The Mason-Dixon line is credited as the boundary line separating the North from the South in the United States. Its original purpose, however, was to establish boundaries of Pennsylvania, Maryland, Delaware and West Virginia thanks to the efforts of surveyors Charles Mason and Jeremiah Dixon. In Maryland, the Mason and Dixon Scenic Byway offers country vistas on a route running along the northern edge of Maryland near its border with Pennsylvania. The nostalgia of rural life is on full display at Carroll County Farm Museum in Westminster as well as at Union Mills Homestead and its functioning grist mill. And you won’t want to miss Foxcatcher Farms Covered Bridge in Elkton (near the Fair Hill Nature and Environmental Center), one of only two remaining authentic covered bridges in Cecil County.

Israel’s Pillar of Salt

By Linda Tancs

In the bowels of Israel’s Mount Sodom you’ll find Malcham, recently determined to be the world’s longest salt cave. Stretching over 6 miles, it steals the title from Iran’s Cave of the Three Nudes. Due to its geological location to the west of the southern basin of the Dead Sea, the mountain is composed almost entirely of halite (rock salt), a true pillar of salt. Caverns like Malcham formed when rainfall and groundwater eroded parts of the mountain over time. A popular way to experience the salt stalactites and stalagmites is to rappel into it.

The Cajun Corridor

By Linda Tancs

A great way to experience Cajun heritage is to eat your way through it by driving Louisiana’s Cajun Corridor Byway. The route is 34 miles long, running between Gueydan and Delcambre. In addition to typical fare like shrimp, crawfish and oysters, you’ll find specialties you might be less familiar with, like turducken – a turkey stuffed with a duck stuffed with a chicken. You can learn the recipe for this and other treats at a Cajun cooking class like the one offered in the city of Kaplan at Crawfish Haven. Throughout the route you’ll find amazing vistas encompassing “dual crop” farms (rice fields that are also home to thousands of crawfish) and sugar cane fields as well as allées (alleys of shade trees) and cheniers (coastal ridges covered with stands of oak trees). Enjoy the ride.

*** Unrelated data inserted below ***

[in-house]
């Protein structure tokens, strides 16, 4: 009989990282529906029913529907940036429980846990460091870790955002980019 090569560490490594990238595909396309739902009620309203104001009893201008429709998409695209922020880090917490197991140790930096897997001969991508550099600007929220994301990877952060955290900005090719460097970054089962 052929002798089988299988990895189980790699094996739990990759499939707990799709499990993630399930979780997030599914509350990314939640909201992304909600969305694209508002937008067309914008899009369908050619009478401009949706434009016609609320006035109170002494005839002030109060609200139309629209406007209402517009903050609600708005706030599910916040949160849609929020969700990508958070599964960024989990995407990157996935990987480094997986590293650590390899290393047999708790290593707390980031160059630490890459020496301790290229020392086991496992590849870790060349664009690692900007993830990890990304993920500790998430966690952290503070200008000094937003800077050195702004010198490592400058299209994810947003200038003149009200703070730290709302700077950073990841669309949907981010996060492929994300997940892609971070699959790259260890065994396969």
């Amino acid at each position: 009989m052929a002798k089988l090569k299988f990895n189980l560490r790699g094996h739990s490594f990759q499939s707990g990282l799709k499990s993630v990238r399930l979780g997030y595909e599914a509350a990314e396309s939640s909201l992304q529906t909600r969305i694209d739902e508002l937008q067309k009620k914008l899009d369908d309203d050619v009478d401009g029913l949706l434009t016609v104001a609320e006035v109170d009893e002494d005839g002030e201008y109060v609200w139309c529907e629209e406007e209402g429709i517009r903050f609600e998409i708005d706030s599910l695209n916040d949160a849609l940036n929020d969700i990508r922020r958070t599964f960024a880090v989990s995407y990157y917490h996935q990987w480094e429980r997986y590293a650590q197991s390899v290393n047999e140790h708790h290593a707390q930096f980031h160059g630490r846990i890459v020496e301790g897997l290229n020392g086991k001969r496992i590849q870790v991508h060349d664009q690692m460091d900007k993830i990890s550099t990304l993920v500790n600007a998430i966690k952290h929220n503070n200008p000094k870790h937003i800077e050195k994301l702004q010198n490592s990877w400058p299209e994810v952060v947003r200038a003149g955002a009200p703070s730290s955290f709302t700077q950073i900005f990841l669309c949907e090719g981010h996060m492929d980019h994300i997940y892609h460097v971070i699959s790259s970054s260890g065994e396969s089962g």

The Hall of Flame

By Linda Tancs

Home to the National Firefighting Hall of Heroes, the Hall of Flame Museum of Firefighting in Phoenix, Arizona, is dedicated to the historical preservation of firefighting equipment used through the years around the world. The museum’s artifacts were originally the private collection of George F. Getz Jr., who opened the original Hall of Flame in Wisconsin in 1961. Today’s collection includes fire alarm systems, extinguishers, helmets, firemarks (tin decals used in advertising) and a variety of hand, horse-drawn and motorized apparatus. The museum is conveniently located near the borders of Phoenix, Scottsdale and Tempe and within walking distance from the light rail station at Priest Dr. / Washington Street.

Indiana’s National Road

By Linda Tancs

Once a main transport path to the West for thousands of settlers, Indiana’s Historic National Road was commissioned by President Thomas Jefferson and was completed in 1834. It was the country’s first federally-funded interstate highway, connecting the eastern seaboard (Maryland) to the western interior (Missouri). You’ll find interpretive panels throughout the 156-mile stretch in eight counties. Richmond is a good place to start. You’ll find the Old National Road Welcome Center there, along with the Madonna of the Trail Monument (one of only 12 such statues in the country), honoring pioneer women who trekked westward from the Atlantic to the Pacific. The highway is designated both a National Scenic Byway and an All-American Road.